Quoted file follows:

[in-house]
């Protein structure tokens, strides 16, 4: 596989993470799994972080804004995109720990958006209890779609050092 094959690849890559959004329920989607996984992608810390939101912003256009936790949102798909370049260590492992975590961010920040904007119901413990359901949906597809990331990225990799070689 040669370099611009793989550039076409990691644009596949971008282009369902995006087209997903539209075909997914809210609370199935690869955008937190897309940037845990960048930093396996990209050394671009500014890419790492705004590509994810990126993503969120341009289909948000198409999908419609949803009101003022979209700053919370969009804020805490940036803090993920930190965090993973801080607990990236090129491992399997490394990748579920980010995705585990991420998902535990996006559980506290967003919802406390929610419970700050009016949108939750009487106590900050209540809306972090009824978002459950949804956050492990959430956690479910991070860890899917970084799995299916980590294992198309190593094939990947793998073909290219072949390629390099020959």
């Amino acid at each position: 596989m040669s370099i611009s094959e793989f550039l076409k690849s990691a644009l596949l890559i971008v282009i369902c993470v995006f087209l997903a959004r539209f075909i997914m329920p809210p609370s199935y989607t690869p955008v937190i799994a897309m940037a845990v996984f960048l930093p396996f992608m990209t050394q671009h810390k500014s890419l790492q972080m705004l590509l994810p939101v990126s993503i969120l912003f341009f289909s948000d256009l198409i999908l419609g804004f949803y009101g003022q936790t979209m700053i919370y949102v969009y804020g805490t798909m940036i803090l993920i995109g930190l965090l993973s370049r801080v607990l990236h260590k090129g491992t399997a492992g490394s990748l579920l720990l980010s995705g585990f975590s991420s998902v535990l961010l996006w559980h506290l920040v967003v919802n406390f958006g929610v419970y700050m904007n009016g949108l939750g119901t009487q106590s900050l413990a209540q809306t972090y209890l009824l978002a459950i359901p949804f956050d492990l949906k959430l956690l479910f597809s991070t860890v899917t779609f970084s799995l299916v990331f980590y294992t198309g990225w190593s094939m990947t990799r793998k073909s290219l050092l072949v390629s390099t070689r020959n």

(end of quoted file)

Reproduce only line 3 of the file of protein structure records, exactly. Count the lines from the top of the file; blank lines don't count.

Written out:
């Amino acid at each position: 596989m040669s370099i611009s094959e793989f550039l076409k690849s990691a644009l596949l890559i971008v282009i369902c993470v995006f087209l997903a959004r539209f075909i997914m329920p809210p609370s199935y989607t690869p955008v937190i799994a897309m940037a845990v996984f960048l930093p396996f992608m990209t050394q671009h810390k500014s890419l790492q972080m705004l590509l994810p939101v990126s993503i969120l912003f341009f289909s948000d256009l198409i999908l419609g804004f949803y009101g003022q936790t979209m700053i919370y949102v969009y804020g805490t798909m940036i803090l993920i995109g930190l965090l993973s370049r801080v607990l990236h260590k090129g491992t399997a492992g490394s990748l579920l720990l980010s995705g585990f975590s991420s998902v535990l961010l996006w559980h506290l920040v967003v919802n406390f958006g929610v419970y700050m904007n009016g949108l939750g119901t009487q106590s900050l413990a209540q809306t972090y209890l009824l978002a459950i359901p949804f956050d492990l949906k959430l956690l479910f597809s991070t860890v899917t779609f970084s799995l299916v990331f980590y294992t198309g990225w190593s094939m990947t990799r793998k073909s290219l050092l072949v390629s390099t070689r020959n």